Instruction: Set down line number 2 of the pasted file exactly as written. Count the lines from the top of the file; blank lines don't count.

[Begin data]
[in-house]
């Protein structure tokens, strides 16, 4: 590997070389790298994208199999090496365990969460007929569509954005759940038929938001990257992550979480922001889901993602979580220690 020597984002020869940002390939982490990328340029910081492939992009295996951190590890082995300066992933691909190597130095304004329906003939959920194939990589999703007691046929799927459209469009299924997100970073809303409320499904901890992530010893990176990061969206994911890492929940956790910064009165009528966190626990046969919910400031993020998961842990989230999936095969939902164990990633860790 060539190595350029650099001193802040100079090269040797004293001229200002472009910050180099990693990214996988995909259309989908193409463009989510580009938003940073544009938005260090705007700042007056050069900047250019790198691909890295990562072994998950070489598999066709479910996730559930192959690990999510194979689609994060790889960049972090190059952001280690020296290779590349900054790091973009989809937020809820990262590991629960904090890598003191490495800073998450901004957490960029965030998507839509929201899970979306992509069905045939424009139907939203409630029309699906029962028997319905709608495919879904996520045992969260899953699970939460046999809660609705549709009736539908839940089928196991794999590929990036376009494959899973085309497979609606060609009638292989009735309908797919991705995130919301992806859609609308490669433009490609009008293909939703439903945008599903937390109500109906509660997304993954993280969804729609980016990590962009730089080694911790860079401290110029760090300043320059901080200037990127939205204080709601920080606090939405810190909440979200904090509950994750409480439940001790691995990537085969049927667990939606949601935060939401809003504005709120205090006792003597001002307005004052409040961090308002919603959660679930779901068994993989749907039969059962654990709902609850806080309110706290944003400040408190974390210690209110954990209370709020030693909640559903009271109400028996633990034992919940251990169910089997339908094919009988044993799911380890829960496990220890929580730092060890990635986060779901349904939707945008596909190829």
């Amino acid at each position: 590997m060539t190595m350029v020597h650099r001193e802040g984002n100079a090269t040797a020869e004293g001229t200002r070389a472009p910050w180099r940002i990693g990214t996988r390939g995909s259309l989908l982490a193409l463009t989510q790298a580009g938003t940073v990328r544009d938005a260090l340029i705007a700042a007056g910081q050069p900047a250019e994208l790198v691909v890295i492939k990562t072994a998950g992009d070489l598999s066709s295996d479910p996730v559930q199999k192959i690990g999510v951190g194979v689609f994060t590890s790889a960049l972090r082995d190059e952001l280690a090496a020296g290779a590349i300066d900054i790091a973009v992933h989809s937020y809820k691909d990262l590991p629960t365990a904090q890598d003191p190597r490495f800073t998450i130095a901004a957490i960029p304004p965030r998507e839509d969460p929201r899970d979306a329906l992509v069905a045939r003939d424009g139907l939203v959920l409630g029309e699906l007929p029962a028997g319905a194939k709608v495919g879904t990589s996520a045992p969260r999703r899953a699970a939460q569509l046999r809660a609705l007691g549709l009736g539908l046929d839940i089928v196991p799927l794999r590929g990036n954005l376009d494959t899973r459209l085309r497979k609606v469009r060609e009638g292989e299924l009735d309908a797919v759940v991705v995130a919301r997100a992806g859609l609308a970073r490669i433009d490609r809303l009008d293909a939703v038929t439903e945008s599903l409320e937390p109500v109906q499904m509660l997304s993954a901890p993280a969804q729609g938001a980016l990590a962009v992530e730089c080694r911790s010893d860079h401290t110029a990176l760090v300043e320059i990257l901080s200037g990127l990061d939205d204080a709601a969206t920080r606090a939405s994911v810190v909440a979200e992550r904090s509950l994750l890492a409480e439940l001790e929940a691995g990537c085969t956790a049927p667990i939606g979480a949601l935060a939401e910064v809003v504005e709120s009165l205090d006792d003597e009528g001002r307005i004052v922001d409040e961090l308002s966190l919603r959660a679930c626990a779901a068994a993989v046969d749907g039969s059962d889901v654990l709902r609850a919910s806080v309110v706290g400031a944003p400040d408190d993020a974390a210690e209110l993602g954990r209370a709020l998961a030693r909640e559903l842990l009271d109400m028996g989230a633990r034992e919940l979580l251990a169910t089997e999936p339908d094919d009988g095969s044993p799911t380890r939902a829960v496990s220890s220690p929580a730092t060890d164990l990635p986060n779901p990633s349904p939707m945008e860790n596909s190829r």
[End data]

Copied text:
């Protein structure tokens, strides 16, 4: 590997070389790298994208199999090496365990969460007929569509954005759940038929938001990257992550979480922001889901993602979580220690 020597984002020869940002390939982490990328340029910081492939992009295996951190590890082995300066992933691909190597130095304004329906003939959920194939990589999703007691046929799927459209469009299924997100970073809303409320499904901890992530010893990176990061969206994911890492929940956790910064009165009528966190626990046969919910400031993020998961842990989230999936095969939902164990990633860790 060539190595350029650099001193802040100079090269040797004293001229200002472009910050180099990693990214996988995909259309989908193409463009989510580009938003940073544009938005260090705007700042007056050069900047250019790198691909890295990562072994998950070489598999066709479910996730559930192959690990999510194979689609994060790889960049972090190059952001280690020296290779590349900054790091973009989809937020809820990262590991629960904090890598003191490495800073998450901004957490960029965030998507839509929201899970979306992509069905045939424009139907939203409630029309699906029962028997319905709608495919879904996520045992969260899953699970939460046999809660609705549709009736539908839940089928196991794999590929990036376009494959899973085309497979609606060609009638292989009735309908797919991705995130919301992806859609609308490669433009490609009008293909939703439903945008599903937390109500109906509660997304993954993280969804729609980016990590962009730089080694911790860079401290110029760090300043320059901080200037990127939205204080709601920080606090939405810190909440979200904090509950994750409480439940001790691995990537085969049927667990939606949601935060939401809003504005709120205090006792003597001002307005004052409040961090308002919603959660679930779901068994993989749907039969059962654990709902609850806080309110706290944003400040408190974390210690209110954990209370709020030693909640559903009271109400028996633990034992919940251990169910089997339908094919009988044993799911380890829960496990220890929580730092060890990635986060779901349904939707945008596909190829």